Americans send 300 million pairs of shoes to the landfill each year. Wouldn’t it be cool if we could throw them in the compost pile instead?
Native Shoes just released the world’s first 100% backyard-compostable, vegan shoes.
In the past, consumers have had to decide between factory-farmed leather and petroleum-based synthetic shoes, aka animal cruelty and plastic.
Not anymore. Known for it’s “beast-free” kicks, Native Shoes has developed a pair of sneakers made from 100% biodegradable plant-based material.
Unlike many “compostable” products that require high heat and other special conditions to break down, The Plant Shoe is designed to biodegrade alongside your kitchen scraps in a regular backyard compost pile.
They’re made from six sustainable ingredients:
1. Pineapple husks that would’ve otherwise been discarded are used in place of suede on the upper.
2. Organic linen from flax provides a breathable sockliner.
3. Kenaf, a long fiber that needs no chemical intervention in its processing, adds strength and protection against wear and tear in the foot bed.
4.Eucalyptus pulp, processed with next to zero effect on its surrounding environment, is formed into a pliable base for the upper of the shoe.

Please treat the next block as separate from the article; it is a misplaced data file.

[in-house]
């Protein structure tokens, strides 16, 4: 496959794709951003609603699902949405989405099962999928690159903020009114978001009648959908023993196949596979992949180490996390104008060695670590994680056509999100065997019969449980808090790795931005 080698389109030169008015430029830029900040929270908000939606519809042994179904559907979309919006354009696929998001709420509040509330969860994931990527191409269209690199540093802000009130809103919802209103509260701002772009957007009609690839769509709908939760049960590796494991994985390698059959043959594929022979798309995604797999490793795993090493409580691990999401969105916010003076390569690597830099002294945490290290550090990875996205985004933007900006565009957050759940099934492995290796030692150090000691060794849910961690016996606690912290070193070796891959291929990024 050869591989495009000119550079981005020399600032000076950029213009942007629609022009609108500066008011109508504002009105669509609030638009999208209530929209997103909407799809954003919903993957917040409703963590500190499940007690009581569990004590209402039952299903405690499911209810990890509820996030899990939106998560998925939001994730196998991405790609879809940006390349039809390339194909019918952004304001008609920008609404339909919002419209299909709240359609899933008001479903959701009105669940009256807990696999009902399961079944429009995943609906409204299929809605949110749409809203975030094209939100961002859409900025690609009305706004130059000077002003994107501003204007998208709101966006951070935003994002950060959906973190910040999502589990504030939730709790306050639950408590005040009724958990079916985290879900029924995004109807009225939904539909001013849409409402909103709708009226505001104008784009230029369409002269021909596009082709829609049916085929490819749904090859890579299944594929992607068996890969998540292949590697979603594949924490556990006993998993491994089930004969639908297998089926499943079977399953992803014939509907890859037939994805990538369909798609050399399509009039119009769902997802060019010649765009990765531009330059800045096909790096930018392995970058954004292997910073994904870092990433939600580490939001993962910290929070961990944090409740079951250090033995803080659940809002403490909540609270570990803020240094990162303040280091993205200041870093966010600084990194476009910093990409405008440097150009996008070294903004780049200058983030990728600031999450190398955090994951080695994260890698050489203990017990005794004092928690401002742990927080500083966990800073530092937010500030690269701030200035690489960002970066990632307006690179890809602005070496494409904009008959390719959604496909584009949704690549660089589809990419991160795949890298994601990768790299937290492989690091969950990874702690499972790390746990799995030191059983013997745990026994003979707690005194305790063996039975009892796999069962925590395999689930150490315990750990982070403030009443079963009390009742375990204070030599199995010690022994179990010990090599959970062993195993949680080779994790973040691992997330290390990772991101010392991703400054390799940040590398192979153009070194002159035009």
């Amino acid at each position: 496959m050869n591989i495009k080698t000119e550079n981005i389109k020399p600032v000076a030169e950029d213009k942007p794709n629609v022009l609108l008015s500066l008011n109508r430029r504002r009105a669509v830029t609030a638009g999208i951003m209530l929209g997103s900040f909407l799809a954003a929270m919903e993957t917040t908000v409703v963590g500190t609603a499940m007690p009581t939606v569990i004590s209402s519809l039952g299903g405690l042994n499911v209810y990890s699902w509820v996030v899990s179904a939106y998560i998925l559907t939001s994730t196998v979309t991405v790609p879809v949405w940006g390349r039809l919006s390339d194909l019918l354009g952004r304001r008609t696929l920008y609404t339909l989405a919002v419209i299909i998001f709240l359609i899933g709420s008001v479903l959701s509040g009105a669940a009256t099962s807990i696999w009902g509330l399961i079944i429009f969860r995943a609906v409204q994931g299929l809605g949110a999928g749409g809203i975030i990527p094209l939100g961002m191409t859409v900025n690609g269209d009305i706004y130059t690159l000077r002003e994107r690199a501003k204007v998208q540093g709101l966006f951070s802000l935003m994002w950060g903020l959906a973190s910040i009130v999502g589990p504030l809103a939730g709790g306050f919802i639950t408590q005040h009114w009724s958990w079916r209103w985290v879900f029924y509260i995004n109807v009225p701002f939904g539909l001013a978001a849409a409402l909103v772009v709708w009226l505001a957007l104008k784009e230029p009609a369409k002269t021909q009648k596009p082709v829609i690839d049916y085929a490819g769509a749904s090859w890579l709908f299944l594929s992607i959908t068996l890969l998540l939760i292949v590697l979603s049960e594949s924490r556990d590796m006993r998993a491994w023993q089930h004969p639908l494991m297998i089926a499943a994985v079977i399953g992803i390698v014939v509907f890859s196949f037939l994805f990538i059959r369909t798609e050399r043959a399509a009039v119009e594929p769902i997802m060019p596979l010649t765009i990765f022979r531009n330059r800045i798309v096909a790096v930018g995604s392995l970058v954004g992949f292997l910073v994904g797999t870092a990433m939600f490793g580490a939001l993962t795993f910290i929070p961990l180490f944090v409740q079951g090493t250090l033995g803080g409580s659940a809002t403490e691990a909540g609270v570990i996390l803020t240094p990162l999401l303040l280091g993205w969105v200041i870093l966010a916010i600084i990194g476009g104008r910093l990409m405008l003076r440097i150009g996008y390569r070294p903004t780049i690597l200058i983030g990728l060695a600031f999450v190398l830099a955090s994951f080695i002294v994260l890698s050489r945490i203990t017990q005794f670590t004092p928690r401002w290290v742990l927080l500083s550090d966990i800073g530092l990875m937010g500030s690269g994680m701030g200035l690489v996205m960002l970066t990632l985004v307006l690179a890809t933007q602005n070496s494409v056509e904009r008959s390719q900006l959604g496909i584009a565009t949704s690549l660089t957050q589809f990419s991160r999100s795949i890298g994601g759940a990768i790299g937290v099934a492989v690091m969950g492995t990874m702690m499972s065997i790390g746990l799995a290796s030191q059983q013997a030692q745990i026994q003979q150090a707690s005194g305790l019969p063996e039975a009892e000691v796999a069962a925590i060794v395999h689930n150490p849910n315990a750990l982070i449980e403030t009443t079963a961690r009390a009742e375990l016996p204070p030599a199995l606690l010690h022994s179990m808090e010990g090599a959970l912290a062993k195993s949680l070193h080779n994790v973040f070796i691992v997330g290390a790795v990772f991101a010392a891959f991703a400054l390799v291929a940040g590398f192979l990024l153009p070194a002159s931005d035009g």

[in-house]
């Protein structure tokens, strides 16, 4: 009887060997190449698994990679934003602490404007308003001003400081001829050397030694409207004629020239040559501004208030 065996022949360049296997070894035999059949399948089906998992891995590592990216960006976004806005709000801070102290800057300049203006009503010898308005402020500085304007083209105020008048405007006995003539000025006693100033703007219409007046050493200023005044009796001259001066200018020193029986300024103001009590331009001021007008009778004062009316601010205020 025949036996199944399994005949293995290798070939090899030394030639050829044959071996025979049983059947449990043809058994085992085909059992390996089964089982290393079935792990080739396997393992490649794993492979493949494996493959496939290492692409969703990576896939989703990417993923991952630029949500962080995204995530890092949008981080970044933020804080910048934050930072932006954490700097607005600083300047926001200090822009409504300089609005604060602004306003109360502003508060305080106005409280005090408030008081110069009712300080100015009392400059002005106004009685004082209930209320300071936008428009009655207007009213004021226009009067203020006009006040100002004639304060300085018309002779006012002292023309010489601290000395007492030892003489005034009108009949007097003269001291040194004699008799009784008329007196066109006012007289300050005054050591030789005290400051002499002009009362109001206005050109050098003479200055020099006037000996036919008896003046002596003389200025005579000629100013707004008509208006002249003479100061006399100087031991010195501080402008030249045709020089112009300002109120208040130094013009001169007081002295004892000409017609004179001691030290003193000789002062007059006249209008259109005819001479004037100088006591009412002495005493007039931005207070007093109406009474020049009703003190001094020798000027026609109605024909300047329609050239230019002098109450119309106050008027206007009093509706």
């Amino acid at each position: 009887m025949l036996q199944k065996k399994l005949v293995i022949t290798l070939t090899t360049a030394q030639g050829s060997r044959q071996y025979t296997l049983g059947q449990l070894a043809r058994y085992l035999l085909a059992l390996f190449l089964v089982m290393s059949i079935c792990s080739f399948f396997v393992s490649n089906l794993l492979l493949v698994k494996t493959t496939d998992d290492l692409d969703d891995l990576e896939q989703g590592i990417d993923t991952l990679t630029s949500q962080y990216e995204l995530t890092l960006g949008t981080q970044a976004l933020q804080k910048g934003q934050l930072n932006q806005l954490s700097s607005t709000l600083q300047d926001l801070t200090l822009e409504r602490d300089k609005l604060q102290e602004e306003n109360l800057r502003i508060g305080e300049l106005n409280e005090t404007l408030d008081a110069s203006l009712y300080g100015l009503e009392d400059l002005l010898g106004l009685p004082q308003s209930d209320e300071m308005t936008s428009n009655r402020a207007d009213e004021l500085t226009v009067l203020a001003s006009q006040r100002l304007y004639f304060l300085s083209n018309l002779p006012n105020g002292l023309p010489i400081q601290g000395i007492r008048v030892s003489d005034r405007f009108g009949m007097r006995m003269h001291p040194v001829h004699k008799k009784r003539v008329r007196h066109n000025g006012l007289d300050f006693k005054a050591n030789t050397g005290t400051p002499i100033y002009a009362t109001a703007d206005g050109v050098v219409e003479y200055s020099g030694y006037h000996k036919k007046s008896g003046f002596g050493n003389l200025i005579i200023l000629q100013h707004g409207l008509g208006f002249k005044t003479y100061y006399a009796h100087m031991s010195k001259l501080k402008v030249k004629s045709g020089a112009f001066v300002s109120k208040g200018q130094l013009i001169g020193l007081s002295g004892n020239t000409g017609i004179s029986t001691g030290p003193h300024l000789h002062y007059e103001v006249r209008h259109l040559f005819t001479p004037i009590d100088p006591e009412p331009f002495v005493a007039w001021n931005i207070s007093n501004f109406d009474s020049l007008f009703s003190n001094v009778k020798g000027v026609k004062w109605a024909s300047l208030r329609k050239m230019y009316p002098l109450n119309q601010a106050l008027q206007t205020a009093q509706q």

5. Lactae hevea, derived from the virgin milk of a hevea tree, provides natural latex soles, devoid of petro-chemicals.
6. Organic cotton used for the canvas upper and laces.
The unisex shoes start out at $200 a pair, but the company hopes to make them less expensive as they are manufactured on a larger scale.
If that’s too steep a pricetag, Reebok has come out with a line of biodegradable — not compostable — shoes made of corn and cotton for $45.
The label “compostable” is a step above “biodegradable,” as it means a product can biodegrade more quickly — in one compost cycle — and leaves no toxic residue in your soil.
Also, Vivobarefoot uses free-range leather from smaller, more humane farms: